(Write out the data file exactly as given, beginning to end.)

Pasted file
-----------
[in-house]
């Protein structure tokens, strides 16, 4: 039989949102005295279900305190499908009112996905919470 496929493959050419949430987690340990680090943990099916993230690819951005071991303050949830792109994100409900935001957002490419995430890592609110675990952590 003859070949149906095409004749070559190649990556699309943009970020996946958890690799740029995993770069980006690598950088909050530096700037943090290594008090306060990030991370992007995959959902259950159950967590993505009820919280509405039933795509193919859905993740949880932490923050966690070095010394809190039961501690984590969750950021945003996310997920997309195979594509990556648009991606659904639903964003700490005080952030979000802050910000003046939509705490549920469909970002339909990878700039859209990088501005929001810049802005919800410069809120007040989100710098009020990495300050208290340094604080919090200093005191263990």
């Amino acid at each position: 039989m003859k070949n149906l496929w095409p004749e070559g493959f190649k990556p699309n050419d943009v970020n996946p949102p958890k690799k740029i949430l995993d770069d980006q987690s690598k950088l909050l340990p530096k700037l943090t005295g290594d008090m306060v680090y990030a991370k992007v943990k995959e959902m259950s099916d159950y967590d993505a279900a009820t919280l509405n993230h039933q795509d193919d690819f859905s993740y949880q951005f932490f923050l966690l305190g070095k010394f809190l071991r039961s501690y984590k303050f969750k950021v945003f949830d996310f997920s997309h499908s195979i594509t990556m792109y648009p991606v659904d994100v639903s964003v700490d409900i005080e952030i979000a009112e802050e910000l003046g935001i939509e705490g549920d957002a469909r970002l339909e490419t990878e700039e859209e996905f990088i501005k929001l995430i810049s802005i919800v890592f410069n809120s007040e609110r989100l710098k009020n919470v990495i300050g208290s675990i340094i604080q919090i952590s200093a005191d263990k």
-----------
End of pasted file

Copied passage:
[in-house]
């Protein structure tokens, strides 16, 4: 039989949102005295279900305190499908009112996905919470 496929493959050419949430987690340990680090943990099916993230690819951005071991303050949830792109994100409900935001957002490419995430890592609110675990952590 003859070949149906095409004749070559190649990556699309943009970020996946958890690799740029995993770069980006690598950088909050530096700037943090290594008090306060990030991370992007995959959902259950159950967590993505009820919280509405039933795509193919859905993740949880932490923050966690070095010394809190039961501690984590969750950021945003996310997920997309195979594509990556648009991606659904639903964003700490005080952030979000802050910000003046939509705490549920469909970002339909990878700039859209990088501005929001810049802005919800410069809120007040989100710098009020990495300050208290340094604080919090200093005191263990």
């Amino acid at each position: 039989m003859k070949n149906l496929w095409p004749e070559g493959f190649k990556p699309n050419d943009v970020n996946p949102p958890k690799k740029i949430l995993d770069d980006q987690s690598k950088l909050l340990p530096k700037l943090t005295g290594d008090m306060v680090y990030a991370k992007v943990k995959e959902m259950s099916d159950y967590d993505a279900a009820t919280l509405n993230h039933q795509d193919d690819f859905s993740y949880q951005f932490f923050l966690l305190g070095k010394f809190l071991r039961s501690y984590k303050f969750k950021v945003f949830d996310f997920s997309h499908s195979i594509t990556m792109y648009p991606v659904d994100v639903s964003v700490d409900i005080e952030i979000a009112e802050e910000l003046g935001i939509e705490g549920d957002a469909r970002l339909e490419t990878e700039e859209e996905f990088i501005k929001l995430i810049s802005i919800v890592f410069n809120s007040e609110r989100l710098k009020n919470v990495i300050g208290s675990i340094i604080q919090i952590s200093a005191d263990k």